September 8 was a helluva day for black history and women’s professional tennis. Naomi Osaka, a black Asian, earned her first Grand Slam singles title win. In an apparent upset, the world watched as Serena Williams, our tennis royalty, was dethroned in her final match at the U.S. Open against 20-year-old Osaka. The day was more than eventful.

Amid the current news surrounding Williams — activism, health and mothering, dress code and drug testing — she was called out in the Open match by Carlos Ramos, a petty chair umpire who unfairly deducted points from the tennis pro.

During the tennis match, Ramos penalized Williams for the same violations that usually go unchecked for male players: coaching, frustration, objection. The legend wasn’t there for suspect, sexist shenanigans and confronted the umpire throughout the match. The first slight occurred when he docked Williams for her coach’s indiscretion — coaching at a point, and she later responded by calling him a “thief” and received a penalty and $17,000 fine for that action, too. 

The match between Osaka and Williams was bittersweet and ended with the younger athlete defeating the long-standing champ, and claiming her cup as the 2018 U.S. Open champ. Osaka's victory was met with a cacophony of boos and jeers which moved the 20-year-old to tears. She was overwhelmed with the winner’s guilt as she stood next to an emotional Williams. It was not the warm reception that should have been given a young black woman standing on such a grand stage, and to keep it one hundred — it was quite pathetic. Shame on anyone who is just that foul. Moreover, the heckling didn’t sit well with the G.O.A.T. With a sweet embrace and endearing appeal that commanded dignity and class, she exalted Osaka and quieted the sea of disappointed attendees. Williams redeemed the entire occasion.

That moment will be logged as one of the blackest moments in sports history alongside Tommie Smith and John Carlos raising a black fist at the ‘68 Olympics and Jack Johnson putting the beats on a white boxer at the height of Jim Crow and more recently Colin Kaepernick #takingaknee during the national anthem.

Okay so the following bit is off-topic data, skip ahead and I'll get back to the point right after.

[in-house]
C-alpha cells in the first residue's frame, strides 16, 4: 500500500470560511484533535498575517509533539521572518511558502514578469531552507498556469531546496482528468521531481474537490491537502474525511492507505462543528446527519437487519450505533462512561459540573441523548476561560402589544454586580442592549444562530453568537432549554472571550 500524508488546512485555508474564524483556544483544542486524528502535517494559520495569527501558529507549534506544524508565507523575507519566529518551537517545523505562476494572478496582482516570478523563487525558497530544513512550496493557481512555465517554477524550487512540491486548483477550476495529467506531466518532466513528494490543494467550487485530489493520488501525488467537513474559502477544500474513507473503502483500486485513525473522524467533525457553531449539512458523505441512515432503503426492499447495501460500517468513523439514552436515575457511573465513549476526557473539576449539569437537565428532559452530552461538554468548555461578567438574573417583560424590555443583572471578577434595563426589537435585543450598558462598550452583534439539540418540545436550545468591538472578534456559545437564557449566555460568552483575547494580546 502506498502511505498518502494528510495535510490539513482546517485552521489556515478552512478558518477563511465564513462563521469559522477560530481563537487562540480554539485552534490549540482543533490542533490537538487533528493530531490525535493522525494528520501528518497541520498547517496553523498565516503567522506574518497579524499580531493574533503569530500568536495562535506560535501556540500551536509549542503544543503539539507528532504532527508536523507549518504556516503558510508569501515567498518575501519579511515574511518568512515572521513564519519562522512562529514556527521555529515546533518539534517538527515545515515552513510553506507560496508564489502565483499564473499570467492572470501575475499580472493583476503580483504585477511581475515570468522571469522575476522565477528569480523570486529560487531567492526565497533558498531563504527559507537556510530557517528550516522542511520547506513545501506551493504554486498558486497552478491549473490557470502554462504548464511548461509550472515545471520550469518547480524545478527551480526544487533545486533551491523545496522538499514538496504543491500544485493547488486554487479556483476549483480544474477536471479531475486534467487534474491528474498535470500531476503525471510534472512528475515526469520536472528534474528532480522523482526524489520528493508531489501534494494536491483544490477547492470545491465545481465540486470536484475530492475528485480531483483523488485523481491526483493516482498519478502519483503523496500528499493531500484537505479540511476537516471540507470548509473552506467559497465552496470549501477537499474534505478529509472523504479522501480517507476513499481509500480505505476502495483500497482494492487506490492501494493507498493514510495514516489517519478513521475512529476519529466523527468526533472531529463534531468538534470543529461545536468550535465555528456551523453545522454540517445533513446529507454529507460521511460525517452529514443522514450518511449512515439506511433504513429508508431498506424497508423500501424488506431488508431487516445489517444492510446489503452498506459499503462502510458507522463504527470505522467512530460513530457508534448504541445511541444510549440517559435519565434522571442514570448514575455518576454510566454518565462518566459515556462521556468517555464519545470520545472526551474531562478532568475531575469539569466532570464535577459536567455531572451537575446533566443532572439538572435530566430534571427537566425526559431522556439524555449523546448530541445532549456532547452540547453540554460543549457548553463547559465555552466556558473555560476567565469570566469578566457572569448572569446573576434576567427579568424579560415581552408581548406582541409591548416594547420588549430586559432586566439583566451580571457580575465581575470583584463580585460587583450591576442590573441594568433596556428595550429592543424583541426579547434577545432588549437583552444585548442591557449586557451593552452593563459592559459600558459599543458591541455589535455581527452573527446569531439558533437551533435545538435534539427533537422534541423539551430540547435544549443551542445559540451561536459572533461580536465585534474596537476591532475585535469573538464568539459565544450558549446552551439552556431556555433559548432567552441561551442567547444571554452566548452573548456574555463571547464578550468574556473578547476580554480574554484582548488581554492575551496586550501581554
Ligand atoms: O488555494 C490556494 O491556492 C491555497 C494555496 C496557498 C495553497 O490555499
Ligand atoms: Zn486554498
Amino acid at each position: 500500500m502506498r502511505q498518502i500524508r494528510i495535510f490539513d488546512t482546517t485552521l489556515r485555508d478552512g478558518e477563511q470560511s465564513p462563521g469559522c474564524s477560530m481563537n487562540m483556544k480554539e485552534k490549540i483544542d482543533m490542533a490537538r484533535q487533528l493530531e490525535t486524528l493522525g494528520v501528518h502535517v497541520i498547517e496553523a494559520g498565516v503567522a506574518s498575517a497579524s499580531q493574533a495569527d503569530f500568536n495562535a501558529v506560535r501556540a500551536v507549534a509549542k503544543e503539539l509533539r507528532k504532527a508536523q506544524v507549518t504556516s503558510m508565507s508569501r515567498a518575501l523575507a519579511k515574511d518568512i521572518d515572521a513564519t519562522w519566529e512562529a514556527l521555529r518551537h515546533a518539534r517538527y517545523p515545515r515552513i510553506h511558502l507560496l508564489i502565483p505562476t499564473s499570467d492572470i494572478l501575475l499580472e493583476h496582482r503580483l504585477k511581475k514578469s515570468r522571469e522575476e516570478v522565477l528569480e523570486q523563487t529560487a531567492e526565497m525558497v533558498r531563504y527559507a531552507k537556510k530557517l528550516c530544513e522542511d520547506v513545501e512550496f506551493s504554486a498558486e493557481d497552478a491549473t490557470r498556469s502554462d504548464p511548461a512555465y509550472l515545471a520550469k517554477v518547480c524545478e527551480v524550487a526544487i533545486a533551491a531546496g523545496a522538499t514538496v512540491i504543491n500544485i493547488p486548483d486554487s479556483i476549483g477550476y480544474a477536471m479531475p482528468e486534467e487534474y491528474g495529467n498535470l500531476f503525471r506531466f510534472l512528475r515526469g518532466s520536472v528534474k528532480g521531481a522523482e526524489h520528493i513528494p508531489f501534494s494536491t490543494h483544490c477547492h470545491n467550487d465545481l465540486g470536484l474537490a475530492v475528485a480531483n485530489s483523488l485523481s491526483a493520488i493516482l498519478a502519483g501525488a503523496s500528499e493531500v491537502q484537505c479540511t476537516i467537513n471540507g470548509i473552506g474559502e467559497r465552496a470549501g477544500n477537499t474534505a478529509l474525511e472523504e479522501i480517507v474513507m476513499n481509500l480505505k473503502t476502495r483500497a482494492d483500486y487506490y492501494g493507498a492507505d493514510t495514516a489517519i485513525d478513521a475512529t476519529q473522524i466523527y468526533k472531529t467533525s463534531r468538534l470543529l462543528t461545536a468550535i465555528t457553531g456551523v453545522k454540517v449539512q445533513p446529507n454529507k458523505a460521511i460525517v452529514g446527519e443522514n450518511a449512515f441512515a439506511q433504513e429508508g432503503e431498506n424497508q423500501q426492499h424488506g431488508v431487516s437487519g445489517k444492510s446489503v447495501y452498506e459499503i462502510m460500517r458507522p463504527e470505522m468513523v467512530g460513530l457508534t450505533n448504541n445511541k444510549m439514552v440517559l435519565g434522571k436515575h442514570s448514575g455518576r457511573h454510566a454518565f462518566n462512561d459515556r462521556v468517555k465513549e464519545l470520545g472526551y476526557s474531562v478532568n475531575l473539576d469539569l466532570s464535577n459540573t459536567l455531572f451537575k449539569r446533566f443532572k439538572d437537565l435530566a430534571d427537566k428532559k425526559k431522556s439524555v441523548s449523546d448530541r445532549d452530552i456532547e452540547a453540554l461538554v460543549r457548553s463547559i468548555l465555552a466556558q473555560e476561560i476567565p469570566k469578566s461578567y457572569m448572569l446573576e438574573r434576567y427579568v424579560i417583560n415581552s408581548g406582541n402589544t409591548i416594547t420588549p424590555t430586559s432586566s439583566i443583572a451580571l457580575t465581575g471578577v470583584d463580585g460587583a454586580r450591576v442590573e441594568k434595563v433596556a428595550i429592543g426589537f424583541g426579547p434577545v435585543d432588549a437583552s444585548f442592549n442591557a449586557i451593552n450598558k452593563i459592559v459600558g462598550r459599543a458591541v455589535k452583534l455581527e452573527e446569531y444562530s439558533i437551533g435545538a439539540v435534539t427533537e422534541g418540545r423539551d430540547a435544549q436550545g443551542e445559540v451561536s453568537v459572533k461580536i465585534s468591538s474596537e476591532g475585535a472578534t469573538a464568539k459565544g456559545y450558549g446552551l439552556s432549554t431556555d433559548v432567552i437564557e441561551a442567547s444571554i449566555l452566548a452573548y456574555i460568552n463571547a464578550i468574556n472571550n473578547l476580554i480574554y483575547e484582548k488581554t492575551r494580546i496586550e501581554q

As always, Williams was without airs and handled Osaka with concern and care, yet her detractors still managed to spin the tale negatively. Currently, the star athlete is at the center of a media taunt that vilifies her for throwing a tantrum and lacking sportsmanship. Distastefully, the New York Daily News plastered the tennis great on its cover, likening her to an angry black woman and penning a scathing editorial that referred to her as a “bully on the court.” It painted Williams as a show-stealer, which is utterly ridiculous because Serena is the show. This assessment does not come as a great surprise, especially since such off-putting opinion is informed by the white male gaze belonging to the article's writer, the newspaper’s editor-in-chief and its owners. Foolish eyes hardly ever recognize the spirit much less the intersectionality of black women, particularly one who is a world-class competitor.

The New York Post also showed up for the s**t on Serena fest with its white woman’s perspective and eagerness to trash Williams’ level of greatness, writing that her “ego, if anything, needs piercing.” The statement bemoans Black Excellence and befits white lady insecurity. The oversight of these white-washed narratives was the opportunity to celebrate both of these black women’s accomplishments and their bravery. That’s a thing, and it is hella possible. Instead, each platform chose to pit Williams against Osaka for greedy media consumption.

How old, how stale, how white.

What we witnessed on Saturday was a compassionate star express dismay over racist and sexist bulls**t served in her direction, yet boldly address it at the moment; Williams is a black woman who can check a mark-ass referee, accept a loss and share the stage with another winner. What we also saw was a young woman of the black diaspora advance to one of the most prestigious spots in the sport. Osaka put in work to reach the point in her career where she is even worthy of having Serena for an opponent, and that is no cakewalk. Her achievement, as a Haitian Japanese American, cannot be overstated. While some believe either Williams’ approach cost her the U.S. title, or that she was robbed of yet another significant win in her career, an L is an L. Osaka won, and we all must charge it to the game much like the G.O.A.T. has done herself. In that moment of grace, she reminded us of who she is not and hopefully, that resonates with the entire black collective. We are not them. 

These are our stories, and the narrative is for us to define. The U.S. Open game was called: 6-2, 6-4, and two winners emerged: anew darling Naomi Osaka and our beloved Serena Williams, we can be equally proud of both. 

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